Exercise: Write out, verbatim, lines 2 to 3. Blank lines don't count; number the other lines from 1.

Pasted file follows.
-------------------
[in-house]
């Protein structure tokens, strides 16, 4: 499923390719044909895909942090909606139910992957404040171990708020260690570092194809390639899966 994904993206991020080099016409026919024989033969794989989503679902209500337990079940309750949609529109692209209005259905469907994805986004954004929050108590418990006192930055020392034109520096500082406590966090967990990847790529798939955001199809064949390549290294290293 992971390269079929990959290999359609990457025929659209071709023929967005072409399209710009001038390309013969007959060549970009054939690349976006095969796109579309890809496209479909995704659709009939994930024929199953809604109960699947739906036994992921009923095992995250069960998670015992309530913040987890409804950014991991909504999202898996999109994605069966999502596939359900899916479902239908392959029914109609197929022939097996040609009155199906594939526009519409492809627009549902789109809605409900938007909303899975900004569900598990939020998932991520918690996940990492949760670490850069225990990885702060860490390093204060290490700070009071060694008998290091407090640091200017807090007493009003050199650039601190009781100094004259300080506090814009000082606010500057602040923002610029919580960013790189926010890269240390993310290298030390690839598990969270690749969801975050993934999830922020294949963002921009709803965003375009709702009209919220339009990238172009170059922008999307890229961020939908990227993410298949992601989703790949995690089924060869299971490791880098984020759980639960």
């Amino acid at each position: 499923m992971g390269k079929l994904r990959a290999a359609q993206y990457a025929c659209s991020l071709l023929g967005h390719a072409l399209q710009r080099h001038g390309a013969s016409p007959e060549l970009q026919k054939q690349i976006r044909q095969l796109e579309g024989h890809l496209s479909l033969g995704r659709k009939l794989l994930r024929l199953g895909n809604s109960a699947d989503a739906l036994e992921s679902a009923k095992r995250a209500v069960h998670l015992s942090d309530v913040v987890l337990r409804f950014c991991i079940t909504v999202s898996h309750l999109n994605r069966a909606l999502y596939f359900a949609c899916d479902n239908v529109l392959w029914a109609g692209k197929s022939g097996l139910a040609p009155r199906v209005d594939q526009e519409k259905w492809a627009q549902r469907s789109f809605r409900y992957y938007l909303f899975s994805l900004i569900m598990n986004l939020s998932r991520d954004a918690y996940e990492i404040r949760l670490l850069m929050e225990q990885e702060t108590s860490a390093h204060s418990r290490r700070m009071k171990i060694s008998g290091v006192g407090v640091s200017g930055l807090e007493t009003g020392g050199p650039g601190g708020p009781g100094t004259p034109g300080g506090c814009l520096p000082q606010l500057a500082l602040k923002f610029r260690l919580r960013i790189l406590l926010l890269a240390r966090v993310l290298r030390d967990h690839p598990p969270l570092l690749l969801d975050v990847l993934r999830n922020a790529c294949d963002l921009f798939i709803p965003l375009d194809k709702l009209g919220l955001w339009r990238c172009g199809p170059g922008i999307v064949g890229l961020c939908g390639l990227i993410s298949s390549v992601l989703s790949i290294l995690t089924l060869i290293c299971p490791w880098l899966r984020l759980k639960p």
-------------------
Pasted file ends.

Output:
């Protein structure tokens, strides 16, 4: 499923390719044909895909942090909606139910992957404040171990708020260690570092194809390639899966 994904993206991020080099016409026919024989033969794989989503679902209500337990079940309750949609529109692209209005259905469907994805986004954004929050108590418990006192930055020392034109520096500082406590966090967990990847790529798939955001199809064949390549290294290293 992971390269079929990959290999359609990457025929659209071709023929967005072409399209710009001038390309013969007959060549970009054939690349976006095969796109579309890809496209479909995704659709009939994930024929199953809604109960699947739906036994992921009923095992995250069960998670015992309530913040987890409804950014991991909504999202898996999109994605069966999502596939359900899916479902239908392959029914109609197929022939097996040609009155199906594939526009519409492809627009549902789109809605409900938007909303899975900004569900598990939020998932991520918690996940990492949760670490850069225990990885702060860490390093204060290490700070009071060694008998290091407090640091200017807090007493009003050199650039601190009781100094004259300080506090814009000082606010500057602040923002610029919580960013790189926010890269240390993310290298030390690839598990969270690749969801975050993934999830922020294949963002921009709803965003375009709702009209919220339009990238172009170059922008999307890229961020939908990227993410298949992601989703790949995690089924060869299971490791880098984020759980639960």
């Amino acid at each position: 499923m992971g390269k079929l994904r990959a290999a359609q993206y990457a025929c659209s991020l071709l023929g967005h390719a072409l399209q710009r080099h001038g390309a013969s016409p007959e060549l970009q026919k054939q690349i976006r044909q095969l796109e579309g024989h890809l496209s479909l033969g995704r659709k009939l794989l994930r024929l199953g895909n809604s109960a699947d989503a739906l036994e992921s679902a009923k095992r995250a209500v069960h998670l015992s942090d309530v913040v987890l337990r409804f950014c991991i079940t909504v999202s898996h309750l999109n994605r069966a909606l999502y596939f359900a949609c899916d479902n239908v529109l392959w029914a109609g692209k197929s022939g097996l139910a040609p009155r199906v209005d594939q526009e519409k259905w492809a627009q549902r469907s789109f809605r409900y992957y938007l909303f899975s994805l900004i569900m598990n986004l939020s998932r991520d954004a918690y996940e990492i404040r949760l670490l850069m929050e225990q990885e702060t108590s860490a390093h204060s418990r290490r700070m009071k171990i060694s008998g290091v006192g407090v640091s200017g930055l807090e007493t009003g020392g050199p650039g601190g708020p009781g100094t004259p034109g300080g506090c814009l520096p000082q606010l500057a500082l602040k923002f610029r260690l919580r960013i790189l406590l926010l890269a240390r966090v993310l290298r030390d967990h690839p598990p969270l570092l690749l969801d975050v990847l993934r999830n922020a790529c294949d963002l921009f798939i709803p965003l375009d194809k709702l009209g919220l955001w339009r990238c172009g199809p170059g922008i999307v064949g890229l961020c939908g390639l990227i993410s298949s390549v992601l989703s790949i290294l995690t089924l060869i290293c299971p490791w880098l899966r984020l759980k639960p």